And then I got some feedback. A person, whose opinions I care about, told me that I came off arrogant and with little respect to a person I disagreed with, who I didn’t know, on the basis on some tweets. My first reaction was to become a bit annoyed. I just did what you do on Twitter, right? Here's this investor saying outrageous stuff, and I was sticking it to the man. But then I had to reconsider the critique because it came from a place of concern.
I don't know Shekar. I don't know much about the context he's working on in India. But I know that the respect and humanity I found lacking in the ideas behind his tweets were a bit lacking in mine as well. I didn't tweet what I did because I hoped to change anyone's mind or educate them.
I tweeted what I did because I wanted to look smart and part of “good team“. I was virtue signaling. And doing so by throwing timber on a bonfire to a person that probably didn't expect how this thread would blow up. That's not a person I want to be, and I don't think I really was helping promote the ideas and practices we so dearly want in tech.
So I deleted my tweets.
My reconsideration of how I approach Twitter can easily be read as a value judgment of others’ satirical or mocking replies to Shekar’s tweets. This is where I’m ambivalent. Because I do mean and appreciate that there is a place of satire, humor, and jestful creativity to counter destructive ideas put forth by people in power. The site 1x Engineer is a good example of this.
There’s also another side of this, which is that of privilege. I have, as a Norwegian guy in my early 30s, very little reason to feel particularly angry or hurt based on my experiences growing up in one of the safest environments on this planet. But other people have plenty of good reasons to feel and express both.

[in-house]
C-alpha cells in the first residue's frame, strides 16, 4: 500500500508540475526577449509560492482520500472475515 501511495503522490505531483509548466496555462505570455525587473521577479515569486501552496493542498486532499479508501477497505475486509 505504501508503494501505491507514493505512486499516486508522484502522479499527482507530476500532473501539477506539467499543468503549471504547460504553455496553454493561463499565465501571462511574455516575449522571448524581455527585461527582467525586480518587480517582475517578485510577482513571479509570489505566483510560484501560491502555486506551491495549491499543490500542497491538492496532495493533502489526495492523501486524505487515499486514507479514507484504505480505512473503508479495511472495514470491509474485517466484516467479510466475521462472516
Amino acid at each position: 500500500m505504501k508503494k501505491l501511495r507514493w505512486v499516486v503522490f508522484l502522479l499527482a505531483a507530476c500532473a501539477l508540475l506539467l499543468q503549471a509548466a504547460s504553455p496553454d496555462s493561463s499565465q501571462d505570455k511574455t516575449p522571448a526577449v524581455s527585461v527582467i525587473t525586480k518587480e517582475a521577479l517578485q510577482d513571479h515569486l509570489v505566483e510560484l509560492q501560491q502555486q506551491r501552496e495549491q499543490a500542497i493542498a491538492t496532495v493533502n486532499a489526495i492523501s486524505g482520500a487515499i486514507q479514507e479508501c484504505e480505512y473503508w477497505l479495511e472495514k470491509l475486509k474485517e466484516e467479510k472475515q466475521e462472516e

That’s why I explicitly am framing these thoughts as the reevaluation I’ve done for my own behavior, and put them here in a way to think loudly in public, and to hold my self accountable. So this is how I'll try to approach critique on the web going forward. And frankly, most of these points are not original and have been made by many others before me:
- I'll consider that I’m responding to a real person.
- I’ll comment on the actions and ideas represented in the tweets.
- I’ll consider that the person may have English as a secondary language (as I do), and are not aware of nuances and the implications that certain word choices may have.
- I’ll consider what I want to achieve: Is it providing nuance or reconsideration? Is it just blowing off steam? Is it marking a stance?
- I will to the best of my ability, try to make it possible for the person to reconsider, or engage me in a discussion.
I believe I know what you’re thinking: What about trolls and people with extreme and hurtful opinions? I don’t really think all people on Twitter is there for “enlightened discourse”, which the points above are aiming for. And obviously, many people know what they’re doing when they say hurtful stuff. As for now, I’ll probably not grant them much of my attention and counter with promoting ideas and activities that make tech a safer and more inclusive (for example, Making tech surviveable: What can men do?).
Is there something I have failed to consider here? Did this make you think about how you use Twitter? I’d love to hear about it!